Berries Saturday Market
Mill City Cooks

Bountiful Berries

Authored by Hilary Gebauer, UMN Public Health and Nutrition

Summer is short in Minnesota – and so is berry season! So when you have the chance for fresh Minnesota grown berries be sure to take advantage.

We all know that berries taste great on their own or on top of cereal, ice cream or yogurt. But to really impress your friends try making a berry sauce. This beautiful sauce goes well on anything from ice cream to cheesecake to waffles. Strawberries, raspberries and blackberries work particularly well.

Fresh Berry Sauce

In a blender or food processor puree 1 cup of berries, 1 tablespoon of sugar and ¼ teaspoon fresh lemon or lime juice. Strain through a fine sieve over a bowl to separate out the seeds, a flexible rubber spatula works well to press the sauce through the sieve. Don’t waste any of the precious sauce, keep pressing until you’re left with just a pile of seeds. The sauce will keep for about a week in the refrigerator in a covered container.

In addition to being delicious, berries are good for you too! The nutrient content varies by berry, but most contain vitamins A and C, fiber and potassium. They also contain phytochemicals (which may help prevent some disease) and antioxidants (which may reduce the risk of certain types of cancer).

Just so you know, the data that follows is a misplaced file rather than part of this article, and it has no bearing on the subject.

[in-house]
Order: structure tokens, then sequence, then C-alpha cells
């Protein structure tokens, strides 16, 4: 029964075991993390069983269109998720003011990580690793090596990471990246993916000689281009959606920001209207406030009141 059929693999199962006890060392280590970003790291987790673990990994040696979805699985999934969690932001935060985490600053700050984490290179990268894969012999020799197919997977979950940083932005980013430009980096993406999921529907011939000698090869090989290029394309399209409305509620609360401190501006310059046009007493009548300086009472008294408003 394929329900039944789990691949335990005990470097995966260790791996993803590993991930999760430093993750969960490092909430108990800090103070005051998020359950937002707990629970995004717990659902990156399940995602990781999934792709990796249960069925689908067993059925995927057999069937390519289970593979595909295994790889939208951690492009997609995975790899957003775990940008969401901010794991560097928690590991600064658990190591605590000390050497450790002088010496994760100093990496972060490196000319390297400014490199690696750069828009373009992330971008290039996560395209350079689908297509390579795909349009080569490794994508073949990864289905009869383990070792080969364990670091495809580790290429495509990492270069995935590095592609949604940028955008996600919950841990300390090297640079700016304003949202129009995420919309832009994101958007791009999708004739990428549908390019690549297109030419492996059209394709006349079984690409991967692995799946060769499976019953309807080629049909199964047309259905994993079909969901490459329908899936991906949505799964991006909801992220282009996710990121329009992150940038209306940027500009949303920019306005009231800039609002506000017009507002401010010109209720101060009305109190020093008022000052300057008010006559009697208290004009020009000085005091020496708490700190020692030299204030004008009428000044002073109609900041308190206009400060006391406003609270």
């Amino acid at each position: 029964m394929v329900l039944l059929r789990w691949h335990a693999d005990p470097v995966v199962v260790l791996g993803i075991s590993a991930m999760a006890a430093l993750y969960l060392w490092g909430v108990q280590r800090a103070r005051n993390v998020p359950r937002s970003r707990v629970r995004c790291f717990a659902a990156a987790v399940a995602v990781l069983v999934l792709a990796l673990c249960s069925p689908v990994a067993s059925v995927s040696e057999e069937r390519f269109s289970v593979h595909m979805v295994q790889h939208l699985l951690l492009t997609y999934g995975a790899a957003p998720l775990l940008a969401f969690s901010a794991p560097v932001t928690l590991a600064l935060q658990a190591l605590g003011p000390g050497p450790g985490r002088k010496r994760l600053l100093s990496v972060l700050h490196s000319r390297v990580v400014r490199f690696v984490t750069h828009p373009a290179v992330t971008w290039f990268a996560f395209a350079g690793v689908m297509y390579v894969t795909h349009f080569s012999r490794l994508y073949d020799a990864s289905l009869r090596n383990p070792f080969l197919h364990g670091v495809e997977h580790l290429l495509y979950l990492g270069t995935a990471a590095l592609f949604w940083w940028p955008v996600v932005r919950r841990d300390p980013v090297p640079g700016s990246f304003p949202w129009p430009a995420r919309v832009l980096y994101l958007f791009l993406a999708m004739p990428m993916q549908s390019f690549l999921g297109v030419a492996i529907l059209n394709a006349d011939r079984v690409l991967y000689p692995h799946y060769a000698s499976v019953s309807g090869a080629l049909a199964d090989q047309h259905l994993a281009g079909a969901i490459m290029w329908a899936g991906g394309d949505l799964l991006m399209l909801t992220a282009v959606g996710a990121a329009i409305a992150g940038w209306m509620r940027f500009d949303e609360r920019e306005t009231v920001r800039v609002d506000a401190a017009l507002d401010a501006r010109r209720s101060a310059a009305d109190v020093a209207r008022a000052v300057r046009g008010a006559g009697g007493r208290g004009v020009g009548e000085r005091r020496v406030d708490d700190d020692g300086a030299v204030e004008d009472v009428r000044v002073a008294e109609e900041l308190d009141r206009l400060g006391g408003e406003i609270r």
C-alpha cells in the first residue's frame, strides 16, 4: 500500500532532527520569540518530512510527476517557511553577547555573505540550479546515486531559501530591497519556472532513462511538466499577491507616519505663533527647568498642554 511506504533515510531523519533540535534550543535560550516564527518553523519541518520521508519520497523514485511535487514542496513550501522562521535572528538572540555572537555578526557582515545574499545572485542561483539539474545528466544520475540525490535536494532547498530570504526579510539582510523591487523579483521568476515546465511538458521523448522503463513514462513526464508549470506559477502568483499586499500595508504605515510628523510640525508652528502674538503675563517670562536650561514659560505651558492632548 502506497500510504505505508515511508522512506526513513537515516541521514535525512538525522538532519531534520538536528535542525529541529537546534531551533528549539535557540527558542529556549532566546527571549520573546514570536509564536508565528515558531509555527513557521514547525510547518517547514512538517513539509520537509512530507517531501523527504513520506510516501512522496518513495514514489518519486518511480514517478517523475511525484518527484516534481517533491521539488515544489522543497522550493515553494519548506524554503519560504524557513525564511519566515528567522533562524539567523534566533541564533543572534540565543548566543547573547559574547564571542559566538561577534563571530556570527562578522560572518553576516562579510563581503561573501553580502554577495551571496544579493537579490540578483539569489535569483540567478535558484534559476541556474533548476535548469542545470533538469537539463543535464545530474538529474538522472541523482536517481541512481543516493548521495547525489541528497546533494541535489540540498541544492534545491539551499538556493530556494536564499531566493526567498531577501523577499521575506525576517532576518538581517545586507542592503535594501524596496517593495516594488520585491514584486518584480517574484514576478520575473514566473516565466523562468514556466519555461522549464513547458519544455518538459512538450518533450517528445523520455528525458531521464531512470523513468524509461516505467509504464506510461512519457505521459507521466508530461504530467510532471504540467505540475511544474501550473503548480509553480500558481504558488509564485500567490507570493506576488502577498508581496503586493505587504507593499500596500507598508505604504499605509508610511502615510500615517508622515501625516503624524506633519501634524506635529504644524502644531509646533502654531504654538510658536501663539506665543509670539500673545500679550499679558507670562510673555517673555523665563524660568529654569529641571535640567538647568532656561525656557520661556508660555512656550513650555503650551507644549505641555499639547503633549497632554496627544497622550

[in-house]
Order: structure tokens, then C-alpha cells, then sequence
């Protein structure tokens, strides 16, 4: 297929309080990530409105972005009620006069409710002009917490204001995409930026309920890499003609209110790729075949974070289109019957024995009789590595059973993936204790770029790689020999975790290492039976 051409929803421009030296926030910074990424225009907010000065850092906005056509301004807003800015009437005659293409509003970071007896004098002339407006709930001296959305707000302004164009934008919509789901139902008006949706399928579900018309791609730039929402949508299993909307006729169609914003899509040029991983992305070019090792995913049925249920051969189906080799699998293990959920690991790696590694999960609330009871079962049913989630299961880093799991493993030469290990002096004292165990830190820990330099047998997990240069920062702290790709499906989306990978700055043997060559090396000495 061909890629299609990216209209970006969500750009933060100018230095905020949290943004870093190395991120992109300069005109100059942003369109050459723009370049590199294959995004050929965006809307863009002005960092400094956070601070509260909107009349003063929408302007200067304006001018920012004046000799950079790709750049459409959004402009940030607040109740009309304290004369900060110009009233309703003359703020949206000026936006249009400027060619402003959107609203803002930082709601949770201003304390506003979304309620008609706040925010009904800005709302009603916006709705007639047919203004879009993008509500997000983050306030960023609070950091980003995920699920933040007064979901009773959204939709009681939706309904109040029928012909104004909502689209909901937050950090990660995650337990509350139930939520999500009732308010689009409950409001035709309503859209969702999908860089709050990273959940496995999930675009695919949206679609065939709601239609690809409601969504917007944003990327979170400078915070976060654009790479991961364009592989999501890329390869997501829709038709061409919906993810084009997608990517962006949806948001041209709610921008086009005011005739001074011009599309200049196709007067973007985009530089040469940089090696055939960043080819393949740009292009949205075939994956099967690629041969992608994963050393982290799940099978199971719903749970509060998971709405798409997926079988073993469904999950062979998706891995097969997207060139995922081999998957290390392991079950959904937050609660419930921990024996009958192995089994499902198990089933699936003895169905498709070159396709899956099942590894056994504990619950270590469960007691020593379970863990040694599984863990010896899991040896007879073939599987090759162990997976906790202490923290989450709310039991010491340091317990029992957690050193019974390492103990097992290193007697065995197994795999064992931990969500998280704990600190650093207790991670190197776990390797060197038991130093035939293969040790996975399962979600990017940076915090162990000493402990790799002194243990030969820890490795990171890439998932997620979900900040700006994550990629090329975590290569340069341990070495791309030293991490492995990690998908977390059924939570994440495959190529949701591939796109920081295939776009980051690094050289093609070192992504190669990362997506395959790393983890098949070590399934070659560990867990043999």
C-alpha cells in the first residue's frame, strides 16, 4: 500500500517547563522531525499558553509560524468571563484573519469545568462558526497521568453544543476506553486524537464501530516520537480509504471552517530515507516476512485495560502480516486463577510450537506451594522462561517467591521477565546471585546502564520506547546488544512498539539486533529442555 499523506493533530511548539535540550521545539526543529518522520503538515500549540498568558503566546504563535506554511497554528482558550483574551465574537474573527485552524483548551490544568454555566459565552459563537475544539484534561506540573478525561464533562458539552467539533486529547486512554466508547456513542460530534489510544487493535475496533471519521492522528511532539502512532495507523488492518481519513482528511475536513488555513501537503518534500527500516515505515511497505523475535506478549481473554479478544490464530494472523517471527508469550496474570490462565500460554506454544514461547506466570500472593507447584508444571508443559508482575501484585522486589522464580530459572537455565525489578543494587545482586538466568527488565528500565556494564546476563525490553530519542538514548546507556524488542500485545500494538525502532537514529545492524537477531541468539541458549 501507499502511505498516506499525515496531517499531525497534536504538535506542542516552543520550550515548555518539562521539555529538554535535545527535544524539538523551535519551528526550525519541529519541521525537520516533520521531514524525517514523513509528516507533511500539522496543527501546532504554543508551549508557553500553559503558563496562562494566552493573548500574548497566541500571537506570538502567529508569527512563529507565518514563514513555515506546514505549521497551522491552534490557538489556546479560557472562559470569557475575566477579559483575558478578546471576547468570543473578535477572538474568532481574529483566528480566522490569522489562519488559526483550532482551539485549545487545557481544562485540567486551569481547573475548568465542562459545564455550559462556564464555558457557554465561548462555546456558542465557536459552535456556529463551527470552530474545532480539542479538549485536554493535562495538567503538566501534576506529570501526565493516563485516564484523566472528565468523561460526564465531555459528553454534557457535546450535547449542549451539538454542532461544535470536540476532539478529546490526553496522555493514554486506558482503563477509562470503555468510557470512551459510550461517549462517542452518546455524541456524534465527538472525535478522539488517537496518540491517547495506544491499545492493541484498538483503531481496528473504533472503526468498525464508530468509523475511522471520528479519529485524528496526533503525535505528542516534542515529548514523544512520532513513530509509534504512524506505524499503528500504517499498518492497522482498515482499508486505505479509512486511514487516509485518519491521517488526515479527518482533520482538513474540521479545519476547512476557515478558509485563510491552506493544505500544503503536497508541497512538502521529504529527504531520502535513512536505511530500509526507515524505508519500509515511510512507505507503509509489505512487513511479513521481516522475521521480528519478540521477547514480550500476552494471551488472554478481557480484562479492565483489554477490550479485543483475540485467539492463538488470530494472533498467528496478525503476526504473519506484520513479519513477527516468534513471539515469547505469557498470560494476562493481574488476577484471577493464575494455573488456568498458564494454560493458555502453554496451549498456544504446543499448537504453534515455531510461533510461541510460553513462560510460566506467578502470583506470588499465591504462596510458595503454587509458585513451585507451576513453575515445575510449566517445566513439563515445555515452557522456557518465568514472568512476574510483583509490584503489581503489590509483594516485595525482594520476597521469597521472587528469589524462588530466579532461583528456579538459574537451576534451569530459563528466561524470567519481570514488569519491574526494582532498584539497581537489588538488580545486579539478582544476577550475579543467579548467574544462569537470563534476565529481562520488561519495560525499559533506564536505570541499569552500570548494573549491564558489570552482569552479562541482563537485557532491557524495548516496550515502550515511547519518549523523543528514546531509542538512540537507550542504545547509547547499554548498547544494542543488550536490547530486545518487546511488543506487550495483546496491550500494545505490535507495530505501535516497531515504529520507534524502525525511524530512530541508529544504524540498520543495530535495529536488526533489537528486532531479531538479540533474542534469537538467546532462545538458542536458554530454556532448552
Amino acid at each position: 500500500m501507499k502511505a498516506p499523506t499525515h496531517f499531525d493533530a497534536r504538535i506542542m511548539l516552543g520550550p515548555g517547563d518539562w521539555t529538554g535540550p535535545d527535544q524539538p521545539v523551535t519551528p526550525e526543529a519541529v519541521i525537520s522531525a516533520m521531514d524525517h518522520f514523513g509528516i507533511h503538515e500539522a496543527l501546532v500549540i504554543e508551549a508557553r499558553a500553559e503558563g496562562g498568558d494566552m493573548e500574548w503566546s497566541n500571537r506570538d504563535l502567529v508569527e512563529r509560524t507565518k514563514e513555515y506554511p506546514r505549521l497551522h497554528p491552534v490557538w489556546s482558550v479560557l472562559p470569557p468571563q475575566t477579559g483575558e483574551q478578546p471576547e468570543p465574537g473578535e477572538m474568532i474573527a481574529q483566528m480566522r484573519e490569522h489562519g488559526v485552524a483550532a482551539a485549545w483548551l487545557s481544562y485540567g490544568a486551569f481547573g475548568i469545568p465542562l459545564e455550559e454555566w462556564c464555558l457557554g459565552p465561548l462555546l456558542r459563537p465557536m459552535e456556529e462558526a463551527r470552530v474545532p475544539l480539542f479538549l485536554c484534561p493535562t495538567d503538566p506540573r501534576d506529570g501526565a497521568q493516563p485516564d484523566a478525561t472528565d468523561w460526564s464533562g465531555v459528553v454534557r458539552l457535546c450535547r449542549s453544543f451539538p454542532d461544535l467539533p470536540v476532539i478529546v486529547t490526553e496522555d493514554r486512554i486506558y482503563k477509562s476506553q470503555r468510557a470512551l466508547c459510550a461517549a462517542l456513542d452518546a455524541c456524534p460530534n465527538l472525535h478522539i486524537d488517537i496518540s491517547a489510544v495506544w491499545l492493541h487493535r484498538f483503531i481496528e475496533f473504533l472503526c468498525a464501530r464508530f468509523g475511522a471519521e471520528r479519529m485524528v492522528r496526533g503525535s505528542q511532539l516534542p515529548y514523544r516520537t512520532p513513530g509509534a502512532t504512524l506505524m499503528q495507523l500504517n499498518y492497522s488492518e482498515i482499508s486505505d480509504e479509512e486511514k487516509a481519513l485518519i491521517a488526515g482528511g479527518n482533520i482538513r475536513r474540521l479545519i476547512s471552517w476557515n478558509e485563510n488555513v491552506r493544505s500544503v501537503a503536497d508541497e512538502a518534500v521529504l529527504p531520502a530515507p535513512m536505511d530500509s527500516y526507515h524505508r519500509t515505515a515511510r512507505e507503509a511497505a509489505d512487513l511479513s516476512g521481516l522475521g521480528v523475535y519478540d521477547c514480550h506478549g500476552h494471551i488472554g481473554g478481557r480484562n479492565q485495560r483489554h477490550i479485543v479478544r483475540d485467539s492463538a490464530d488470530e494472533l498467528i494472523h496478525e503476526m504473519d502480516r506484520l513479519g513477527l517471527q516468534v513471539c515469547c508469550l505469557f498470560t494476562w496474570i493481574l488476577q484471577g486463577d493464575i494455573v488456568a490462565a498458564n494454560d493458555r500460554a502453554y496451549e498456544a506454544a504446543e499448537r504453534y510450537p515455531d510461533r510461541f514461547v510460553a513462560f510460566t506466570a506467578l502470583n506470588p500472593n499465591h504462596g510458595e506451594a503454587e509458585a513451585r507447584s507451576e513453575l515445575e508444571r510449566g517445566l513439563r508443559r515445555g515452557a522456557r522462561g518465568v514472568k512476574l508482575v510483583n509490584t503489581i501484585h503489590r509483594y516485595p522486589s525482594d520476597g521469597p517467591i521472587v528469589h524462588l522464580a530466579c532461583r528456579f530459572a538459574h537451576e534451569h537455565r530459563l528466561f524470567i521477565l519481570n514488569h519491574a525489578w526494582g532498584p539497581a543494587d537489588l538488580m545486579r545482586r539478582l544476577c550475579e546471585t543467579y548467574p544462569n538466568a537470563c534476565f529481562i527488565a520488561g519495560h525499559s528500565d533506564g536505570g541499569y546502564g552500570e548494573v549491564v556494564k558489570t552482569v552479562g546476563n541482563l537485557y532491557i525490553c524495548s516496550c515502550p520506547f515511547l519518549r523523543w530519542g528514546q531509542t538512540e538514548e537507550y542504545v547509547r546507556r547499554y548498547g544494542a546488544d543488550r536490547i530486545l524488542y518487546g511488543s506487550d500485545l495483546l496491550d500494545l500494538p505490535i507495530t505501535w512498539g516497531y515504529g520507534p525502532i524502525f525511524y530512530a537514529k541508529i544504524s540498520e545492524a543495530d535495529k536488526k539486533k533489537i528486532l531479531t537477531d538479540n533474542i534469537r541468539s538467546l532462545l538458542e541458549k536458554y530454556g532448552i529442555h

Use care when you’re transporting, storing and washing your berries to avoid bruising and inadvertently making jam! If you’re going to eat or use them in the next few days, store ripe berries, unwashed and covered, in the refrigerator.

Although it’s tempting to eat all your fresh berries now, consider freezing them for a little taste of summer in the winter. To freeze berries, wash and spread them out in a single layer on a cookie sheet. Freeze them for a few hours, until they’re solid, and then transfer them into freezer bags. Freezing them in a single layer first will prevent them from sticking together in the freezer bag.

If you’re feeling more adventurous, you can turn your berries into jellies or jams. You can learn more about canning and food preservation from the University of Minnesota Extension Service